We can define a framework in two simple ways:
- An environment with tools to work with.
- A scaffold around which we can build an application.
These definitions sound simple in an abstract way, but what is a SQL framework specifically, how will it help me, and do I have to use one?
For the questions “what is a SQL framework?” and “how will it help me?”, we’ll use a specific framework built around specific features. But first I’ll answer the last question, “do I have to use one?”
Software frameworks have distinguishing features that differentiate them from libraries or normal user applications, such as:
- Inversion of control. In a framework, unlike in libraries or normal user applications, the overall program’s flow of control is not dictated by the caller, but by the framework.
- Default behavior. A framework has a default behavior. This default behavior must be some useful behavior and not a series of no-ops.
- Extensibility. A framework can usually be extended by the user by selective overriding or specialized by user code providing specific functionality.
- Non-modifiable Framework Code. The framework code, in general, is not allowed to be modified. Users can extend the framework, but not modify its code.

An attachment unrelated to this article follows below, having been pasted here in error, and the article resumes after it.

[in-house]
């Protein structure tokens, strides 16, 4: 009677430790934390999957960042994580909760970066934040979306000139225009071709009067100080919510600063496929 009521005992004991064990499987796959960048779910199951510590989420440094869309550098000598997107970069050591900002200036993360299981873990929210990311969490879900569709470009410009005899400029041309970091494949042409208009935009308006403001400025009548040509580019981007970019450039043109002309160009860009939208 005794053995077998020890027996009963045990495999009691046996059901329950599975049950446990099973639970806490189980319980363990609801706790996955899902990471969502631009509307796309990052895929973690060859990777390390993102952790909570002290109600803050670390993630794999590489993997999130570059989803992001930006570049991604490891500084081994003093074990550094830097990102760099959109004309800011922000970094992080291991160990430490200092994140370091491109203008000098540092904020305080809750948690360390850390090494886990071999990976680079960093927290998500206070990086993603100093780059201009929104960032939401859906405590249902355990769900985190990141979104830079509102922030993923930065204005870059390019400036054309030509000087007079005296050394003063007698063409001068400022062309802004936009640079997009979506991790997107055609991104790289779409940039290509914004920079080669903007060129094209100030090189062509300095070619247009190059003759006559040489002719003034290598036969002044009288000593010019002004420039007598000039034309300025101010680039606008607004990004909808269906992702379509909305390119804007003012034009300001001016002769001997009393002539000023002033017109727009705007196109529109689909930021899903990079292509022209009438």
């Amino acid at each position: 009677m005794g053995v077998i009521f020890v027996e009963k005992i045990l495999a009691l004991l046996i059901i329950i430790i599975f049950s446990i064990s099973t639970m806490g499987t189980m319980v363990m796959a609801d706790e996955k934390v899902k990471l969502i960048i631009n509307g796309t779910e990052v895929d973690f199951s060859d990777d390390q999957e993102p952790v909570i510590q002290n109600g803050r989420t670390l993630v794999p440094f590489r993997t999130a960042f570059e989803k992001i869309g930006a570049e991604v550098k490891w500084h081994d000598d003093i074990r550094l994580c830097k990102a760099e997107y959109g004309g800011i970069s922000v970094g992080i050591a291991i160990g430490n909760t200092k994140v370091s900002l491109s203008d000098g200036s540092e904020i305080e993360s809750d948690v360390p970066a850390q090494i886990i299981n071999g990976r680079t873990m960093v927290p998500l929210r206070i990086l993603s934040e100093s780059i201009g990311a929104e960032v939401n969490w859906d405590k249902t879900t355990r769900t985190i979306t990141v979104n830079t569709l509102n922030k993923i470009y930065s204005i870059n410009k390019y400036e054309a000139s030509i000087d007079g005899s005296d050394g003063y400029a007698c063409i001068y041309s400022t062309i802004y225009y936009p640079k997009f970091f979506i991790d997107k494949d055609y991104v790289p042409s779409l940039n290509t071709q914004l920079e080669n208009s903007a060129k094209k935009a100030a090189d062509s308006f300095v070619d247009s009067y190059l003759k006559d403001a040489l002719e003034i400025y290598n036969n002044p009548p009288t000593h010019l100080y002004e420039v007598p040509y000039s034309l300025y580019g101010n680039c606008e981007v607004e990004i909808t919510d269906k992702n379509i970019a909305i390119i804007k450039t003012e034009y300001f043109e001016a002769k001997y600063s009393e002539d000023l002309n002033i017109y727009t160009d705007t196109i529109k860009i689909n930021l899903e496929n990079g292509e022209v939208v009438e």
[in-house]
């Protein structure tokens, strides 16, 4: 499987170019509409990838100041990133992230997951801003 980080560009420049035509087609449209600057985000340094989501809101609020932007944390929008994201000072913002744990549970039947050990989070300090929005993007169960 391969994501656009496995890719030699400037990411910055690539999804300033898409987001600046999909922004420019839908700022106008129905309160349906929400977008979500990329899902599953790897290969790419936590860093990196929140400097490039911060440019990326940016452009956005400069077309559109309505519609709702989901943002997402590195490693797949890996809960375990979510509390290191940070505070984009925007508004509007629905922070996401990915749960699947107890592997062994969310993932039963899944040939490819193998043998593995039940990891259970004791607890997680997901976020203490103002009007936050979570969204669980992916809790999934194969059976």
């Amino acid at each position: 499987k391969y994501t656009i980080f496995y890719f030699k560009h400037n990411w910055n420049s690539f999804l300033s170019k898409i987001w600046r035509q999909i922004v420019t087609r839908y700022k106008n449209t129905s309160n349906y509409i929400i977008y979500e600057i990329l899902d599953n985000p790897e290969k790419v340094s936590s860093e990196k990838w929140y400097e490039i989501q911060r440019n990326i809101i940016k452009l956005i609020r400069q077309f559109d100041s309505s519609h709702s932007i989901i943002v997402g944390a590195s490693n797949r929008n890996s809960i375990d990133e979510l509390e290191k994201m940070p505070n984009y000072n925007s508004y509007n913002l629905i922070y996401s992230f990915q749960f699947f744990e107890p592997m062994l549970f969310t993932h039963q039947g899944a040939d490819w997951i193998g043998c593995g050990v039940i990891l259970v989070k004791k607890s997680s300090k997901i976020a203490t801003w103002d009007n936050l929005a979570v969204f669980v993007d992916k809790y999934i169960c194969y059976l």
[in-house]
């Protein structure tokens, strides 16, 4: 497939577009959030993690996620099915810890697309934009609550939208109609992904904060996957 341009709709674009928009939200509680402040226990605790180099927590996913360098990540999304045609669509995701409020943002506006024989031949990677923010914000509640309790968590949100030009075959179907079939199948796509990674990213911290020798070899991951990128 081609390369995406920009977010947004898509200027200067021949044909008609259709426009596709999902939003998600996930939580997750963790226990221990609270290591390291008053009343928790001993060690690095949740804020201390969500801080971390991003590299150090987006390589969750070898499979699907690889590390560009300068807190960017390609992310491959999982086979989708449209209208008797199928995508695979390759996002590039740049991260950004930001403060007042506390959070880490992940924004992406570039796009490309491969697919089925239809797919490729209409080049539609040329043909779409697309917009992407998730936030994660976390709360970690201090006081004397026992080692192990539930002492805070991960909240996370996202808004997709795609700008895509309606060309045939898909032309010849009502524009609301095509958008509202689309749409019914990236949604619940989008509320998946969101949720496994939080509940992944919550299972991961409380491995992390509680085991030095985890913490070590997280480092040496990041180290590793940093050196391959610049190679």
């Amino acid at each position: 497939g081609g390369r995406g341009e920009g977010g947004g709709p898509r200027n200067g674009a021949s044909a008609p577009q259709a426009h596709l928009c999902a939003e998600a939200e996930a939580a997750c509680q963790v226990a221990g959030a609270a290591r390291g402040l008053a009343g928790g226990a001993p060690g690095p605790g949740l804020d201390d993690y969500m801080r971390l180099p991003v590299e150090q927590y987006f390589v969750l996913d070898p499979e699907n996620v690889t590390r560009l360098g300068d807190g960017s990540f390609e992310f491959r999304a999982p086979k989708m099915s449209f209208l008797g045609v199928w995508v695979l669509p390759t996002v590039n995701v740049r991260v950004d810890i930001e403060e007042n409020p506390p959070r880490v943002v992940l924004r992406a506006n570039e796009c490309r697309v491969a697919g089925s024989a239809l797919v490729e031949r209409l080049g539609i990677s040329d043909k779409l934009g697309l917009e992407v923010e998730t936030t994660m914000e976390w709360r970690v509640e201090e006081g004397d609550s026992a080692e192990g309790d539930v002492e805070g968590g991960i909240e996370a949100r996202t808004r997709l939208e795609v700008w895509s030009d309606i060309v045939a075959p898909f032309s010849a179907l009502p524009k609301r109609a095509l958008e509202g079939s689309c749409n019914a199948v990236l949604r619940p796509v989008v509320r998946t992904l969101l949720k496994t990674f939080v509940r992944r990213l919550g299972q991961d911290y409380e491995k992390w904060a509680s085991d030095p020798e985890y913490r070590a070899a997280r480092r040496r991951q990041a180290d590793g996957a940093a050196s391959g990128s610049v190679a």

Technically, you don’t need a framework. If you’re making a really simple site (think of the web circa 1992), you can just do it all with hard-coded HTML and some CSS. And if you want to make a modern webapp, you don’t actually need to use a framework for that, either.
You can instead choose to write the logic you need yourself, every time. Write your own data-persistence/storage layer, or — if you’re too busy — just write custom SQL for every single database access. Write your own authentication and session handling layers, template rendering logic, exception-handling logic, security functions, the unit test framework to make sure it all works fine, and your own…well, the list goes on for awhile.
The Benefits of a Framework
If you do use a framework, you’ll benefit from the good, usually peer-reviewed and well-tested work of dozens (if not hundreds) of other developers, who may well be better than you. You can rapidly build what you want, without spending time building or worrying too much about the infrastructure items above. You can get more done in less time, and know that the framework code you’re using or extending is very likely better than what you could produce yourself.